3. The Munsarim of the Court does not appear to have raised any objection that the Court-fee paid was insufficient, but the Inspector of Stamps reported that the Court-fee paid was insufficient because, in his opinion the relief claimed in the suit involved cancellation of or adjudging void or voidable a decree For money or other property having market value. The opinion expressed by the Inspector of Stamps was that the suit was clearly covered by Section 7 sub-section (iv-A) of the Court Fees Act as amended by the U. P. Legislature The report also stated that as the plaintiff-appellant was a party to the decree in suit No. 4 of 1950. court-fee was chargeable according to the value of the subject-matter. It was further stated in the report that the value of -/5/-share in this suit came to above Rs 1,87318/ on which a court-fee of Rs 3528/8/ was chargeable and that the aforesaid amount should be realised. Objections to this report were filed by the plaintiff and by the order of the learned Civil Judge dated 6th August 1957 the plaintiff was ordered to amend the plaint and pay the deficiency in court-fee within one month from the date of the order 'according to the above order'. It is obvious that by the expression 'above order' the learned Judge means the earlier part of that very order. The earlier part of the order contained the following observations.
'The suit is tor a declaration about the title of the plaintiff with respect to certain property and for cancellation of a decree valuing (valued) at more than Rs. 29 lakhs. The plaintiff must pay the Court fee on the valuation of the subject matter of the decree which is being fought to be cancelled.'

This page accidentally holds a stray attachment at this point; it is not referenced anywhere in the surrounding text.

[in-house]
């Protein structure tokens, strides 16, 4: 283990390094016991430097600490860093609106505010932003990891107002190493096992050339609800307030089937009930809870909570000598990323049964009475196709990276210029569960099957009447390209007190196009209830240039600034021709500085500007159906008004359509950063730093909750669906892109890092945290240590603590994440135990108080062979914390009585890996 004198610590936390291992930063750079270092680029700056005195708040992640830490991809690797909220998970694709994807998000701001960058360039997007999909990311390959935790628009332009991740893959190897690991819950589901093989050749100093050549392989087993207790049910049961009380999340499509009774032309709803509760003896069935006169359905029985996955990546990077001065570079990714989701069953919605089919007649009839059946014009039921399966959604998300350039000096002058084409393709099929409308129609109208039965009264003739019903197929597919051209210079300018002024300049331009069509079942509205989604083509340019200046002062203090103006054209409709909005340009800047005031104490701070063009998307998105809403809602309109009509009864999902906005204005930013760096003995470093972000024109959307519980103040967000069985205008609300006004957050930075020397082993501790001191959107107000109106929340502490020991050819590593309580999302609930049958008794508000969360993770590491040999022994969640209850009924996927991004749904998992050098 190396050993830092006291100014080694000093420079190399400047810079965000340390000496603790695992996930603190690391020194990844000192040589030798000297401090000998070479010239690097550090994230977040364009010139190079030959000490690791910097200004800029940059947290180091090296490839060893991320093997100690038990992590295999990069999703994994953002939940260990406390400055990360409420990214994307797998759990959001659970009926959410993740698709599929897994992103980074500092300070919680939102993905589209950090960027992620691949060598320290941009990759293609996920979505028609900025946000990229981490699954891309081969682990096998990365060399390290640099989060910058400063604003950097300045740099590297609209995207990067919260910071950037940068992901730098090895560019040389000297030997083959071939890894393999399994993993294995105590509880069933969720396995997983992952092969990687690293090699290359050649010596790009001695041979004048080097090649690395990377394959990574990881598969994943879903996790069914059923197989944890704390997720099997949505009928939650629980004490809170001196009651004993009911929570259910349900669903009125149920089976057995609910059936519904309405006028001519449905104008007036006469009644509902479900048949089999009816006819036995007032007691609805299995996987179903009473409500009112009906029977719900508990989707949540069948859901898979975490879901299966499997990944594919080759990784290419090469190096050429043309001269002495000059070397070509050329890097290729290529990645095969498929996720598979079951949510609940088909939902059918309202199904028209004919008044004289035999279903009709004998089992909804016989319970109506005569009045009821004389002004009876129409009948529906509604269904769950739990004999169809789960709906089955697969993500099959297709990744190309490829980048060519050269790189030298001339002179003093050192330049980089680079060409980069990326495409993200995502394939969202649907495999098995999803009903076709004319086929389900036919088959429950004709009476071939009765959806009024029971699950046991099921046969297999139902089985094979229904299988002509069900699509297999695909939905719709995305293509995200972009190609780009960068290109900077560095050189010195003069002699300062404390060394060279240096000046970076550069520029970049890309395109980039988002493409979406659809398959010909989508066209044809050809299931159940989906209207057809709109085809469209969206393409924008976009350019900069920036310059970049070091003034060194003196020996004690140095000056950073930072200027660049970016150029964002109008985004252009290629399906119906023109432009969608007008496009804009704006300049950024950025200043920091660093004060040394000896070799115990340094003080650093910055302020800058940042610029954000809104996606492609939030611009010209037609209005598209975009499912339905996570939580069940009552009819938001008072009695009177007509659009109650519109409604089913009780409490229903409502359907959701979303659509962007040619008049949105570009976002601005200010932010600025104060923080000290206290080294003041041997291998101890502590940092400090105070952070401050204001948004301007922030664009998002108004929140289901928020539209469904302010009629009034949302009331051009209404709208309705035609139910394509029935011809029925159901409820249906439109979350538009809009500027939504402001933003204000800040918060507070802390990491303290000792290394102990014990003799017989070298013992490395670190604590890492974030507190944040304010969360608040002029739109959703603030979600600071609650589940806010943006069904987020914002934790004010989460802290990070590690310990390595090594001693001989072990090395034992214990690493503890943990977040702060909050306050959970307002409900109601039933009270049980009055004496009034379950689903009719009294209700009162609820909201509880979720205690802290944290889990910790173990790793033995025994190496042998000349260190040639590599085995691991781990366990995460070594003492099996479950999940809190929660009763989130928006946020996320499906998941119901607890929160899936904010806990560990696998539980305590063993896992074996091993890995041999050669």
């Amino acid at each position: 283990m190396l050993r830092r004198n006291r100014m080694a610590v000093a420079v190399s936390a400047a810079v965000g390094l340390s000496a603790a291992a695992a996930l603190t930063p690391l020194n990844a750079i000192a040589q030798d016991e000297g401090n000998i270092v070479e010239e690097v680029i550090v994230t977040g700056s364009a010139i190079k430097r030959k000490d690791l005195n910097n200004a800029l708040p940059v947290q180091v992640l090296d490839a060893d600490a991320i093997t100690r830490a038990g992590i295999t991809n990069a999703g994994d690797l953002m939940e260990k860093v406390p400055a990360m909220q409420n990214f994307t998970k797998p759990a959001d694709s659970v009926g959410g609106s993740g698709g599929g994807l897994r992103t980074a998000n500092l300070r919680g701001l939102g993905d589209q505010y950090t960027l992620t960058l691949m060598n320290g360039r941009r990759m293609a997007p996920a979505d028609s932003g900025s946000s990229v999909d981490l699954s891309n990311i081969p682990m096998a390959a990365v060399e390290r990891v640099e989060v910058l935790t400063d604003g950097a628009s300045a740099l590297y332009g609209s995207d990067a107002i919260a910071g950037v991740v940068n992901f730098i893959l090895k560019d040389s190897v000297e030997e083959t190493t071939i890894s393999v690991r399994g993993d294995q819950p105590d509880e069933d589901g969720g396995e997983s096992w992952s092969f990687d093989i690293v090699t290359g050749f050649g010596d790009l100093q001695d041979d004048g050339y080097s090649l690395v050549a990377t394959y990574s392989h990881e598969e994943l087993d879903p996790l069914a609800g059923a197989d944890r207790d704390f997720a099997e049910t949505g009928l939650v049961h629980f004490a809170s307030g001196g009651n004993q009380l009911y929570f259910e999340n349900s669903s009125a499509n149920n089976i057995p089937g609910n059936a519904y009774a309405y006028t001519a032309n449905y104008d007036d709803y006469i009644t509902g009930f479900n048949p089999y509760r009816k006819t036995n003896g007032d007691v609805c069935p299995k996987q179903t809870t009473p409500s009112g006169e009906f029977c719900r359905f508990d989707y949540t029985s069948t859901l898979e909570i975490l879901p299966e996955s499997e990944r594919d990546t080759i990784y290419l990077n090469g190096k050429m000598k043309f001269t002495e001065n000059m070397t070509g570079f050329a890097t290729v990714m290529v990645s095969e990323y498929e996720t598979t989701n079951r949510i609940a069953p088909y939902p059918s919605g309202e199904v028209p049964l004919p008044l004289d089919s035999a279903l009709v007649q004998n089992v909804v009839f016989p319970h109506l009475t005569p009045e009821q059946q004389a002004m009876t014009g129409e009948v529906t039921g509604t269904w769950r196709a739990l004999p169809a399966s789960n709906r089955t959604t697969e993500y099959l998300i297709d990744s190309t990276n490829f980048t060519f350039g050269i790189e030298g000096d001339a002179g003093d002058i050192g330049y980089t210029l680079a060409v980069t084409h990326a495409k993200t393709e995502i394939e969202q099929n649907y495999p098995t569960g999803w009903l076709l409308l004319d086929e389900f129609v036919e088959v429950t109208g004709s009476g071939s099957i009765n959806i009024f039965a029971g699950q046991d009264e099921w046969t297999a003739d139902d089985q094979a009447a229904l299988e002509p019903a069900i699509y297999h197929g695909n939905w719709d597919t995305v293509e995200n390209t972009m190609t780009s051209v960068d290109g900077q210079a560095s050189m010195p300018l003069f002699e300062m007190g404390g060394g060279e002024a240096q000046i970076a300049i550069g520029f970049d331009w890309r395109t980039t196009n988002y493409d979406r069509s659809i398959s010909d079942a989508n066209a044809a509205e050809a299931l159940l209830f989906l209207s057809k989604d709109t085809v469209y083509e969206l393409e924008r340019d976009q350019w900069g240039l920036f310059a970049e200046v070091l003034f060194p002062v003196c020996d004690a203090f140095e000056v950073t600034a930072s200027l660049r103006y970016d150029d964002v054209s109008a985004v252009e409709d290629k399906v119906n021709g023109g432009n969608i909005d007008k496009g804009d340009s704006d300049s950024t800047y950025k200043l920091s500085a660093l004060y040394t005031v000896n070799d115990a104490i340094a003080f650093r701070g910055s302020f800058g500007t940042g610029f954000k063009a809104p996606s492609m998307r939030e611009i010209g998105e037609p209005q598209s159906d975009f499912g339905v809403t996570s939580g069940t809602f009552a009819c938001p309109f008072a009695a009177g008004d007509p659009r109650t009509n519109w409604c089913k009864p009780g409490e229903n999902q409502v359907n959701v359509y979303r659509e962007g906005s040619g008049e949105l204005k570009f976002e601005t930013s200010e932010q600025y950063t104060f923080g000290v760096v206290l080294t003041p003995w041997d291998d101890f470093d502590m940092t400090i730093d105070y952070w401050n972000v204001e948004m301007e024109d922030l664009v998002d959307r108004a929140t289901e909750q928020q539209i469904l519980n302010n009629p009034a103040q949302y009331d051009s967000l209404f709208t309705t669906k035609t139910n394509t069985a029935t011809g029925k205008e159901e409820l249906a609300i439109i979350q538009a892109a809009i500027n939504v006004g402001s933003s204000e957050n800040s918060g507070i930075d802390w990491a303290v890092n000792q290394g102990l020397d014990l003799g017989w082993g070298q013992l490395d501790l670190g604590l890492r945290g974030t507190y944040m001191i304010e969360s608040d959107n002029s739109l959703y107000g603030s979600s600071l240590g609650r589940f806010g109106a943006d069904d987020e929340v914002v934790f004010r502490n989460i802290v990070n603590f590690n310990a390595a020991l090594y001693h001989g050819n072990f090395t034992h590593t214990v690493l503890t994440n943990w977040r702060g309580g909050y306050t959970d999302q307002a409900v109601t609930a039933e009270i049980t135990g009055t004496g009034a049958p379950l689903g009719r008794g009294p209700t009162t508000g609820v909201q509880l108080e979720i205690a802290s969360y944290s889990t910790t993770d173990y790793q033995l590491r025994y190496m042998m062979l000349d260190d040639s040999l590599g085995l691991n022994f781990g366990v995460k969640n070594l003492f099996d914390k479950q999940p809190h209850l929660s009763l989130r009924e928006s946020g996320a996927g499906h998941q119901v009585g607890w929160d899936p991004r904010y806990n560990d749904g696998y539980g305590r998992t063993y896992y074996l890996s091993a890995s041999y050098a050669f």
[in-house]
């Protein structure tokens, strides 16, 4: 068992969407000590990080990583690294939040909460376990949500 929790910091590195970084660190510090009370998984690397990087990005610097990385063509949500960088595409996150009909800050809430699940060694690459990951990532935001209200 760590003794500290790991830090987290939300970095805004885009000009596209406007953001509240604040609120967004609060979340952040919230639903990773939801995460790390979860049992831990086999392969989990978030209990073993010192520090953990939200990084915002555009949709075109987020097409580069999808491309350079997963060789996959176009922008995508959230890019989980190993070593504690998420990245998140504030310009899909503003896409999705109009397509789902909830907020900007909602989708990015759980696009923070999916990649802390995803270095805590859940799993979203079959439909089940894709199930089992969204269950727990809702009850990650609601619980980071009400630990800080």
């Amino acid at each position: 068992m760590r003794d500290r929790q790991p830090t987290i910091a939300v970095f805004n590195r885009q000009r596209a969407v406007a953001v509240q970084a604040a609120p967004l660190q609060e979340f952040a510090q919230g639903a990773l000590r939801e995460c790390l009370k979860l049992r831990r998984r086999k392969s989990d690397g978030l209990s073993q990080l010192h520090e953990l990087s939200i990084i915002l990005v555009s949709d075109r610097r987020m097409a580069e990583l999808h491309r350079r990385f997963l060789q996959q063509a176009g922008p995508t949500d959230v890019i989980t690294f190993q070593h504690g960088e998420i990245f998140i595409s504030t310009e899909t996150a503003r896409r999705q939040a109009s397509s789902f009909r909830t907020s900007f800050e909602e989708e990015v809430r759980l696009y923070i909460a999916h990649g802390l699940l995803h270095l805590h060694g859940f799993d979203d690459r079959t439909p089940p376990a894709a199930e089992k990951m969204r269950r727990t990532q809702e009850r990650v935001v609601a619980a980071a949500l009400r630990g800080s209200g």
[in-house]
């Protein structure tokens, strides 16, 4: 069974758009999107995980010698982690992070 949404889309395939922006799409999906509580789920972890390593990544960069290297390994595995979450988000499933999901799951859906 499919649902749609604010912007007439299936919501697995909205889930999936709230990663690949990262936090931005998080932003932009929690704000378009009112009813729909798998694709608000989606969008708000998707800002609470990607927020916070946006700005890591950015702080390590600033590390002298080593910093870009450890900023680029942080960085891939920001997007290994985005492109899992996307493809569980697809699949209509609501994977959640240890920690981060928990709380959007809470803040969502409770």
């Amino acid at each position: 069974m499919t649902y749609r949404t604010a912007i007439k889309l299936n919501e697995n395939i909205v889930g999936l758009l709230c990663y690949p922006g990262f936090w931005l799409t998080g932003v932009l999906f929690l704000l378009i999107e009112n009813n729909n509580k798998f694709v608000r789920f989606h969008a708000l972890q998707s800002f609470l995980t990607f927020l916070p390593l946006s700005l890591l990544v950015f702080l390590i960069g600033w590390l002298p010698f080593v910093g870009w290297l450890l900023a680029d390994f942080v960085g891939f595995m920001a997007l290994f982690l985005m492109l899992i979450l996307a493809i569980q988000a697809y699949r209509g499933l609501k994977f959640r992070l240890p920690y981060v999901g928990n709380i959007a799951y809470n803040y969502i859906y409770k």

4. The impression created on us on reading the order under appeal is that, even though the Inspector of Stamps had reported demand of court-fee in a sum of Rs. 3528/8/- on the value of -/5/- annas share which, according to the Inspector of Stamps, come to Rs. 1,87318/- only, the learned Civil Judge directed the plaintiff to amend the plaint and pay Court fee on the basis that the decree, cancellation whereof was alleged to have been involved, was in respect of property valued at more than Rs. 29 lakhs. The order, however, is vague and does not make it clear that the learned Civil Judge intended that the plaintiff should pay Court-fee on -/5/- annas share on the basis that the value of the entire property was Rs. 29,00000/-. The amount which the plaintiff was required to pay within a month from that order has not been specified in that order. In these circumstances we were inclined, at one stage, to set aside the order of the learned Civil Judge, and remand the case back to the Court below for a reconsideration of the matter and passing of a clear order, keeping in view the report of the Inspector of Stamps. Learned counsel for the parties, however, suggested that, though the order of the learned Civil Judge was unfortunately vague, the real controversy turned round the question whether the suit of the plaintiff was covered by Section 7(iv-A) of the Court Fees Act, and that our decision on this controversy may be given in order to avoid unnecessary delay in the progress of the suit. We have, accordingly, heard learned counsel for the parties on the question whether the Court-fee on this plaint is chargeable under Section 7(iv-A) of the Court Fees Act.